Mayor Bloomberg said the city
would order the MTA to halt
subway service if winds reach
39 miles per hour or higher.

NEW YORK CITY-The city is taking several precautions in preparation for Hurricane Sandy, which is currently moving northward off the southeastern US coast. While it is still too early to determine the storm’s precise track, Mayor Michael Bloomberg said the city government is coordinating with Gov. Andrew Cuomo on emergency planning efforts for the five boroughs.

Bloomberg said during a press conference this afternoon that the city’s Office of Emergency Management will order the MTA to suspend service on subways, bridges and tunnels if winds reach 39 miles per hour or higher. “Whenever or wherever, the city is expected to feel its effects for several days,” Bloomberg said, noting that the city can experience heavy rain and flooding, but as of now, government offices and other municipal agencies will be open Monday unless otherwise noted. “This is a large unpredictable storm,” he added, explaining that schedules are subject to change. “We will continue to provide updates as needed. We are taking all the steps we can, but we don’t know where it will land.”

City residents in low-lying areas – such as Coney Island, Battery Park City and Staten Island’s North Shore – were not ordered to evacuate, but Bloomberg urged residents to check NYC.gov throughout the weekend for vital storm updates and information. In addition, the city’s Department of Buildings also halted all construction as of 5 p.m. Saturday as a safety precaution.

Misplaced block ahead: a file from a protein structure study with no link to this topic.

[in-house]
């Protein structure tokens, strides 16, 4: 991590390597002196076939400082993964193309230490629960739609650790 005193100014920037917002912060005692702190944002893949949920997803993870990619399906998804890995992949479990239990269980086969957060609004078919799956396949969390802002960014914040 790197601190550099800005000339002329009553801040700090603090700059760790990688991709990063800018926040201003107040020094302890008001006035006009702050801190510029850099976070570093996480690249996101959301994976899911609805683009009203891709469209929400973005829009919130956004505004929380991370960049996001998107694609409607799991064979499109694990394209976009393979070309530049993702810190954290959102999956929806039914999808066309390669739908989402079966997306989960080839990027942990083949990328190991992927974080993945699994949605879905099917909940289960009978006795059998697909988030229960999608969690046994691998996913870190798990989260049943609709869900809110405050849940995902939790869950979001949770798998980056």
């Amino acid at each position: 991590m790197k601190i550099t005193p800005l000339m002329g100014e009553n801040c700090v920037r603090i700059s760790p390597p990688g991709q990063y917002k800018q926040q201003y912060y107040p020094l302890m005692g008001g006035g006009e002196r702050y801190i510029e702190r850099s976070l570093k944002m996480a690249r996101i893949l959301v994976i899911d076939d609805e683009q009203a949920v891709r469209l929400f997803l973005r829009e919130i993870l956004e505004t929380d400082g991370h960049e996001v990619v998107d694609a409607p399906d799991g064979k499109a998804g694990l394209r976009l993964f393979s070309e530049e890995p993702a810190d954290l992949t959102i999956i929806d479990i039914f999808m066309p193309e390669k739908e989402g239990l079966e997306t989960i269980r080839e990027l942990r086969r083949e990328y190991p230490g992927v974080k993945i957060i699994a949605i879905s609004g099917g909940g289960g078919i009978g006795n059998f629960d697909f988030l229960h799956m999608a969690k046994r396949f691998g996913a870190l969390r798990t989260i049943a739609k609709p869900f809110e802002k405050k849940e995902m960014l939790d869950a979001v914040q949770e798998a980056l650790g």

On the commercial real estate front, Louis J. Mantia, president of BOMA/NY, tells GlobeSt.com in a statement that the organization applauds the City and State’s extensive level of “readiness and information” access as outlined by Mayor Bloomberg at the press conference today, as well as the DOB’s order to cease construction. “As the Association that represents NYC’s commercial office towers, BOMA/NY continues to work with OEM, Con Edison and other appropriate agencies, and is keeping our membership informed with preparation advice,” he says. “We understand that throughout our industry, building management teams are undertaking their Emergency Action Plans, Business Continuity plans, and keeping a sharp eye on the weather news so that all appropriate portions will be enacted. These plans are highly detailed, cover multiple contingencies and are the best tools we have available today. We remind all New Yorkers to prepare responsibly–the benefits far outweigh the time it takes to do so”

The BOMA/NY Weather Response Subcommittee has provided a checklist of what building managers/owners can prepare for the storm:

  • Fasten or remove loose materials.
  • Close all exterior windows
  • Clear plazas and terraces of loose material
  • Check reliability of boilers and all power generation systems
  • Secure roof mounted equipment like flashings, roof vents, and HVAC
  • Check and secure all sidewalk sheds
  • Inspect and test all necessary back up equipment such as generators and communication devices including radios, repeaters and fire alarms
  • Clean out drains and catch basins
  • Inspect all fire protection equipment such as sprinkler control valves, fire alarms and fire pumps
  • Secure on-site cranes for high winds
  • Anchor or remove any non-essential equipment to a safe location
  • Properly brace outdoor signs.
  • Check and maintain your supply of plywood and sandbags
  • Review your insurance policy and make sure you have your carriers contact information

The city took similar measures during Hurricane Irene, which was downgraded to a tropical storm after making landfall last year.